While many seniors are able to receive care at home as a way to comfortably age in place, it doesn't mean that they are always able to get around their homes as easily as they want to. For many seniors, mobility issues are an unfortunate side effect of aging and one that can make daily life very difficult for many elderly adults. Mobility issues can also impact many senior's level of independence and make daily responsibilities very challenging.
Mobility issues can range from problems with walking, issues reaching for everyday items, or difficulty using the bathroom or challenges getting in and out of chairs. While these may seem like relatively small issues on their own, over time, they can drastically impact any senior's ability to live independently and can drastically inhibit their quality of life. Mobility issues that impact a person's steadiness while walking can also present a major safety issue and increase a senior's already high chances of falling in the home.
It is important that seniors have every resource possible to prevent falls as falls can lead to broken bones, hospitalization and serious pain and injury. Many seniors may have worsened mobility issues following their falls and need the assistance of a cane, walker or wheelchair. Some serious falls can even lead to death. Whether falls result in mobility issues or mobility issues result in falls, it is important to be aware of mobility issues in seniors and take the extra steps necessary to prevent these issues from impacting the senior's overall quality of life.
When to Contact a Doctor About Mobility Issues
Many senior mobility issues can be remedied with walking aides or by making small changes in the home to better accommodate the senior's needs. However, there are certain situations, where senior caregivers may need to call their doctor about mobility issues. The following signs and symptoms are indicators that a senior may be struggling with mobility and that they may need professional assistance. The following mobility issues may require that seniors get professional help from a medical professional:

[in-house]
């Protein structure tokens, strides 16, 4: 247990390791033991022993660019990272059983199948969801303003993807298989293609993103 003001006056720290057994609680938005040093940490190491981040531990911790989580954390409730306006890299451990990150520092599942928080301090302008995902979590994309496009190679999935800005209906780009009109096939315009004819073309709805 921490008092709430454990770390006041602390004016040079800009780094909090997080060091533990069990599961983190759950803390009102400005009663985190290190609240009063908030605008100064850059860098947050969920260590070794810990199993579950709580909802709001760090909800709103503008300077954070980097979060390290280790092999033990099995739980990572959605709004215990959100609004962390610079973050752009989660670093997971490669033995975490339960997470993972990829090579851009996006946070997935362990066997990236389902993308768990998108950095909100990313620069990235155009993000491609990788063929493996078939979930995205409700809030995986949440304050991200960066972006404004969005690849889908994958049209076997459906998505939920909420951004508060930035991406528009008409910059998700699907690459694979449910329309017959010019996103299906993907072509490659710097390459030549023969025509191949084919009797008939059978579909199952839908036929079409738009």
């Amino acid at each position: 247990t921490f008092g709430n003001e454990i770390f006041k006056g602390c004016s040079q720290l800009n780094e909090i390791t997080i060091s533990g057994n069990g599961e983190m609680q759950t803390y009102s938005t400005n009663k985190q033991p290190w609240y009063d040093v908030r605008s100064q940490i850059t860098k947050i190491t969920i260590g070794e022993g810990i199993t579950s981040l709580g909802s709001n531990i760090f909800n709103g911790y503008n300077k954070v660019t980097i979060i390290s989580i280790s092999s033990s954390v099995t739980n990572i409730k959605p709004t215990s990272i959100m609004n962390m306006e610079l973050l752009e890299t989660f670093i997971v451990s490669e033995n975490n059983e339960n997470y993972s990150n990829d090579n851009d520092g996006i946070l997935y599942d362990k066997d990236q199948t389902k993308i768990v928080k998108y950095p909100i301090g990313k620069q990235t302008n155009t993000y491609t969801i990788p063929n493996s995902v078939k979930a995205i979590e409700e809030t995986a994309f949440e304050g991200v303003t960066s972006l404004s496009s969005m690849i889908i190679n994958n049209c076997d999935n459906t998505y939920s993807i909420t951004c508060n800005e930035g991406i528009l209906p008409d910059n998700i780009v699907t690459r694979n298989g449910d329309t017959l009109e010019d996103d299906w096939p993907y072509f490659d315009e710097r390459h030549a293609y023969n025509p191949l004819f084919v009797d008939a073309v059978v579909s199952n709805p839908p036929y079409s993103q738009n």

Noticeable issues with gait or balance. Seniors who walk with a limp, can barely walk on their own, veer to the side, get lightheaded while walking or have issues staying balanced while walking or standing, may need to visit a doctor. Balance issues are actually the number one reason adults make appointments to see the doctor. There may be a joint issue, a problem with vertigo or even an inner ear problem to blame. Seniors with these issues may also be suffering from nerve damage, muscle problems, brain conditions or they may be having a stroke.
Seniors who fall or trip for no known reason over and over again. This could be more than just a mobility or balance issue, this may indicate a problem with eyesight, improper medication management, dementia or even Parkinson's disease and should be addressed by a professional.